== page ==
Church still together after somnolent synod

Published July 1, 1998

WE ARE NOT (divided).’ With those words, Archbishop Michael Peers brought the church’s 35th General Synod to a close in a short speech that summed up nine days of polite but dull meetings.

The Primate’s comment was at least partly a response to a book sent to delegates just before synod. In Two Religions, One Church, evangelical author George Eves suggests the church has almost irreparably split between conservatives and liberals, primarily over the issue of homosexuality.

In his summation, the Primate challenged that notion. He argued that division in a vote at synod does not mean the church is divided.

Certainly, there was discussion at synod regarding sexuality but it came, as the Primate also noted, in the form of debate over proposed human rights legislation for the church.

The debate was the longest at synod, amounting to a several hours, drifting over three days.

Conservatives argued the proposal would force the church to grant what they deemed unbiblical rights to gays and lesbians. Liberals said the church can’t expect to be taken seriously when it criticizes human rights abuses if it doesn’t have its own law.

In the end, the bishops narrowly defeated the motion, the clergy and laity having passed the measure.

Paradoxically, bothsides claimed victory: conservatives because it was defeated, liberals because they said it is certain to pass next time given the bishops’ 16-19 vote and the likelihood several conservative bishops will have retired by the next synod in 2001.

Certainly conservatives, at least as represented by the Essentials movement, were obvious and vigorous in presenting their viewpoints throughout synod. Essentials encompasses Prayer Book supporters, charismatics and evangelicals.

Though guarded in public, representatives of the group said they were elated with the outcome of synod. They claim a fair number of their members or sympathizers were elected to the council and committees that govern the church between general synods.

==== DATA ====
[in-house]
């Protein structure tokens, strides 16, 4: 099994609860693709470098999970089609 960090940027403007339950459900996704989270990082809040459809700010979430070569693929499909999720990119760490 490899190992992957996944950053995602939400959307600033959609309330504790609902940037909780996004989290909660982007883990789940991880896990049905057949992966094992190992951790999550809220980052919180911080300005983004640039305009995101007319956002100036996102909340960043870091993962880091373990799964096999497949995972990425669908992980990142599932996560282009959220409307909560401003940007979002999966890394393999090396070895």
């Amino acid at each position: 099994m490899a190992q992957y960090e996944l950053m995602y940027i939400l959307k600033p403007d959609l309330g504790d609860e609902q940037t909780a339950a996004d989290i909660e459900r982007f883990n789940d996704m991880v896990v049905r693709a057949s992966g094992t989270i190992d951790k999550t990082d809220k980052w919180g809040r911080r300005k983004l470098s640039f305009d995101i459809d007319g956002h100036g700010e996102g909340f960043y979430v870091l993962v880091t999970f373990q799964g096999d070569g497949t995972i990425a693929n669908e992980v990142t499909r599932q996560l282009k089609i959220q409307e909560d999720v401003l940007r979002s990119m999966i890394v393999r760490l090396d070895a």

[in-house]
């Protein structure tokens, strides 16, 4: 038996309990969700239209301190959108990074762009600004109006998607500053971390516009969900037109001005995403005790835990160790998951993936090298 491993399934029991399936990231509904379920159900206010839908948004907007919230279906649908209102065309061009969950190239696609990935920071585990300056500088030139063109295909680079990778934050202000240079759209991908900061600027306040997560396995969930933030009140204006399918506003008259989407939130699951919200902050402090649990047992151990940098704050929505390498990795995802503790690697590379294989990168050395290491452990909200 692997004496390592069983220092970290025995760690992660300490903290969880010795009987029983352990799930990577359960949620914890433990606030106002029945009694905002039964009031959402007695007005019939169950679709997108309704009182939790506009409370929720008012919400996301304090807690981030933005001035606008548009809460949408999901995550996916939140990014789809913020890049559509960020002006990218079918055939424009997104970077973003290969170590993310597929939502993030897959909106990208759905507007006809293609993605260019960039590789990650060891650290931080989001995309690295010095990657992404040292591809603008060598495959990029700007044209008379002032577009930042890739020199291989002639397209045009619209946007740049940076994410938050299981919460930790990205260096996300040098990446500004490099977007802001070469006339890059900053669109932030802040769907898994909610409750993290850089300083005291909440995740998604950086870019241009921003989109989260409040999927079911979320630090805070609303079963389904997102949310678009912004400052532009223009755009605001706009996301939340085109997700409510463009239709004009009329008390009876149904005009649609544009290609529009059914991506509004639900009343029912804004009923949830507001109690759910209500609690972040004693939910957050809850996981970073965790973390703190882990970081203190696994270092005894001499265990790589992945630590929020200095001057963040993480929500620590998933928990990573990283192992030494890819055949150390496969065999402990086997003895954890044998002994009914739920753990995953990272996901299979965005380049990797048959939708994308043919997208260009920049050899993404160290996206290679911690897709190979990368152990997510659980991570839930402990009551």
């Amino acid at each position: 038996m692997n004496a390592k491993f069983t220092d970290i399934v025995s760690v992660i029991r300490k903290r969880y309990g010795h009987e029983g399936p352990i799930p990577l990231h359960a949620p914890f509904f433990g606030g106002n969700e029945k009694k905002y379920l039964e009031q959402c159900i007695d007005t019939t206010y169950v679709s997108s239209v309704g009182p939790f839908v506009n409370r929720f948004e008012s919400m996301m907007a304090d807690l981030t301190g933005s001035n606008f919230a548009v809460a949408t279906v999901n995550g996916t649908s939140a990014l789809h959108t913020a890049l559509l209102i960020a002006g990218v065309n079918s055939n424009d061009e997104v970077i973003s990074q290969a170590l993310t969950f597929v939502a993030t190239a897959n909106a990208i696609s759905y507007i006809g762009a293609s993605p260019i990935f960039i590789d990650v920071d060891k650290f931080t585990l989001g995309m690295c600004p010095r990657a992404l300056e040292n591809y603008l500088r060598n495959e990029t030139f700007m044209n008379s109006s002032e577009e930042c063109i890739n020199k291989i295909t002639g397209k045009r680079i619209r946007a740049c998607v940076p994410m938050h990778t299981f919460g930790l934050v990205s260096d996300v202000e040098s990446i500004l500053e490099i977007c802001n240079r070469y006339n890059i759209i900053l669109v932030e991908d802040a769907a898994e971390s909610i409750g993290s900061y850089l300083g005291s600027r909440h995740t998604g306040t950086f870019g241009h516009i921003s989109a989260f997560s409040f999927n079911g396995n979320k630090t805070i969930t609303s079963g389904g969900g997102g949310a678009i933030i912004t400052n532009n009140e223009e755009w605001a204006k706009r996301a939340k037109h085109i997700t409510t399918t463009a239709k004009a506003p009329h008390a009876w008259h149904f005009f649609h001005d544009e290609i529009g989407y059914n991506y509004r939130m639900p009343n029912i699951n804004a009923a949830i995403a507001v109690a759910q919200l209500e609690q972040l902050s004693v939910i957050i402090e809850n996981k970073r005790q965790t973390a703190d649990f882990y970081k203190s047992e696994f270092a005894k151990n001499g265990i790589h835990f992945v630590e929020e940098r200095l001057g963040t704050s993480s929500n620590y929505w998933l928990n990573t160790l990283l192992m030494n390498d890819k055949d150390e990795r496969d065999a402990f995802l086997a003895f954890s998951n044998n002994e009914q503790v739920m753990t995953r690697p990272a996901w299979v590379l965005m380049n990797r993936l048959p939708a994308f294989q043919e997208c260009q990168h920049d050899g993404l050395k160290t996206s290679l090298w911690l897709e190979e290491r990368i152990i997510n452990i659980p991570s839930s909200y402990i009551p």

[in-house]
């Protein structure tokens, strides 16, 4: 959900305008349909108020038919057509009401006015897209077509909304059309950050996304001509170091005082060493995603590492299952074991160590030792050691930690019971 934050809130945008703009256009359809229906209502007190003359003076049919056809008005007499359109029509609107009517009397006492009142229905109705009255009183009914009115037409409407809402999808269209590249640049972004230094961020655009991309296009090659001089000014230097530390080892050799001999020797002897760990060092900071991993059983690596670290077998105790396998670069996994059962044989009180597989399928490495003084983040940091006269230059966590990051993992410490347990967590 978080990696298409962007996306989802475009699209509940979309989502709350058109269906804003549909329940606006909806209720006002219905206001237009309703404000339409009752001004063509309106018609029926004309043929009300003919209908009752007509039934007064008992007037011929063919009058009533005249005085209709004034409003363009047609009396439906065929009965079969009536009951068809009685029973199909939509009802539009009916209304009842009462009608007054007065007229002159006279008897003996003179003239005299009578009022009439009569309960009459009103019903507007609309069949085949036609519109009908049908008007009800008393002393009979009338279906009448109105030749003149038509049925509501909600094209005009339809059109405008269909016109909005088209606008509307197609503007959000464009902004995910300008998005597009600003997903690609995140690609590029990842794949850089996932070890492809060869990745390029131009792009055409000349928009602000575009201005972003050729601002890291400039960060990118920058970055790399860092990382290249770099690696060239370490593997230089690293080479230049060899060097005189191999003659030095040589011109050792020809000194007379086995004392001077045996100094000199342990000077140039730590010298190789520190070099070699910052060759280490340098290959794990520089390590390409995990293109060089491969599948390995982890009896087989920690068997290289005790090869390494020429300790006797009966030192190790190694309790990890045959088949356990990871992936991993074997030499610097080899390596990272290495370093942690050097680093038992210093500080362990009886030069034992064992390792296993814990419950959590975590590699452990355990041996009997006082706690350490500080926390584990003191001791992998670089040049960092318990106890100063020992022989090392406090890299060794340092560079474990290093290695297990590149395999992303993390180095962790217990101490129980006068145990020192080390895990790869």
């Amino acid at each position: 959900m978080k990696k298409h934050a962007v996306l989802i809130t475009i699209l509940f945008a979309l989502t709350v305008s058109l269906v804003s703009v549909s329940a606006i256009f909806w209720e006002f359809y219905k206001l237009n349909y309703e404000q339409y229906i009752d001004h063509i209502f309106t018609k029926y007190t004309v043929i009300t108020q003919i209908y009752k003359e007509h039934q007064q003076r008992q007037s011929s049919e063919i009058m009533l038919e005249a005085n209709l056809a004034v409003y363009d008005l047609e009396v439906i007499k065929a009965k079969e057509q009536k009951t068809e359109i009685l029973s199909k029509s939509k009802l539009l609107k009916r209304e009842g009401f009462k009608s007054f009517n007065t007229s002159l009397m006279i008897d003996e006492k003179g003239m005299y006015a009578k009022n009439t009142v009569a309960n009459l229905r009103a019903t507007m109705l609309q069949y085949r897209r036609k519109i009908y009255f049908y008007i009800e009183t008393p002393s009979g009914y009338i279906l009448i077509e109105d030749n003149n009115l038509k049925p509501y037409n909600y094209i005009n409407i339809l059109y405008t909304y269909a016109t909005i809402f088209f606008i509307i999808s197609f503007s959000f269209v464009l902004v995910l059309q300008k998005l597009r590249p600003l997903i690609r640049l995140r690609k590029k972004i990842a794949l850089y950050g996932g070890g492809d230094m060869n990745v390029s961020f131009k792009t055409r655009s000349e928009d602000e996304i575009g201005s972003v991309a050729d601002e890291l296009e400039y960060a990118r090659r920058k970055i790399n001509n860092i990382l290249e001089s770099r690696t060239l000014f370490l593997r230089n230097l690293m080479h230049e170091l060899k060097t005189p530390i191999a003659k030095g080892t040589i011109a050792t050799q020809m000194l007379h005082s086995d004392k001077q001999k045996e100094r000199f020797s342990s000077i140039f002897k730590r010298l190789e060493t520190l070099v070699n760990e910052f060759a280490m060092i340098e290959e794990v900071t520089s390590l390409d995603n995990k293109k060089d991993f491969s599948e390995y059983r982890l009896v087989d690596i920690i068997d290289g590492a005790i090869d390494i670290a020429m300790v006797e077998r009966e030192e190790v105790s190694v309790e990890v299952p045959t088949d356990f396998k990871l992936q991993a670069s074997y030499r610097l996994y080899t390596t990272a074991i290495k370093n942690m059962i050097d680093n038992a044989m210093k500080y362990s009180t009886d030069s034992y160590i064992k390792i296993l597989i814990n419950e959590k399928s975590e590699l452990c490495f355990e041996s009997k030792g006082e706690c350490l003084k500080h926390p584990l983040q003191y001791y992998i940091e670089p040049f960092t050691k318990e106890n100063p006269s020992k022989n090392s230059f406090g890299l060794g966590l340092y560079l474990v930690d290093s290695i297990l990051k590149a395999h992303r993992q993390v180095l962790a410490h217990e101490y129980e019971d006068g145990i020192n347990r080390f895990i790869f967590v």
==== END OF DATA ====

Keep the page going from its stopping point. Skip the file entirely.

Whether the presence of so many conservative voices will cause the church to change direction on any issues is unclear. They are still a minority and there is always the experience of being able to provoke from the Opposition benches but once in power, the world frequently looks different.

If the church does take a right turn, it may signal a period where church leadership is more conservative than the people in the pews. With the exception of New Brunswick, the sparsely populated North and pockets in B.C., Alberta and Newfoundland, most Anglicans (like the rest of the population) are not demonstrably worried about liberalized attitudes towards sexuality. For most, the issue is more likely to elicit the same response as constitutional debates: “Enough already!”

It’s hard to imagine that motto applying to the bishop of New Westminster, but for whatever reason, Michael Ingham didn’t utter a word at synod.

Many delegates had expected a clash between conservatives and the outspoken liberal. Spiritual leader of the Vancouver-based diocese, Bishop Ingham has championed gay rights and religious pluralism.

Only a few days before General Synod, clergy and lay delegates at the diocesan synod of New Westminster voted 179-170 to ask Bishop Ingham to let clergy in certain parishes bless same-sex relationships.

Bishop Ingham withheld his consent, saying he wanted to consult the other Canadian bishops as well as raise the issue at the upcoming Lambeth Conference.

What happens after that is unknown. A group of advisers from the diocese and two bishops has been established to counsel Bishop Ingham on next steps.

In fact, given that he withheld his consent at the synod, it isn’t at all clear that he can change his mind and give his consent at a later date. Even if he can, if bishops Percy O’Driscoll and Victoria Matthews advise on maintaining the status quo – and it is hard to see how they can do otherwise – Bishop Ingham risks serious censure from the other bishops if he breaks collegiality and permits such blessings.

There has undoubtedly been a shift in political power as a result of this synod. Contentious issues remain on the table although the atmosphere is still civil. Perhaps, then, the last word also belongs to the Primate.

In an informal address at a lunch for bishops sponsored by Essentials during synod, Archbishop Peers told Essentials leaders that their task will be to help people find “the heart of the church.”

A body can only have one heart. Thus a church with one heart is an undivided church, one body. For an institution whose unofficial motto is via media, the middle way, finding the heart of the matter seems an appropriate challenge for everyone.


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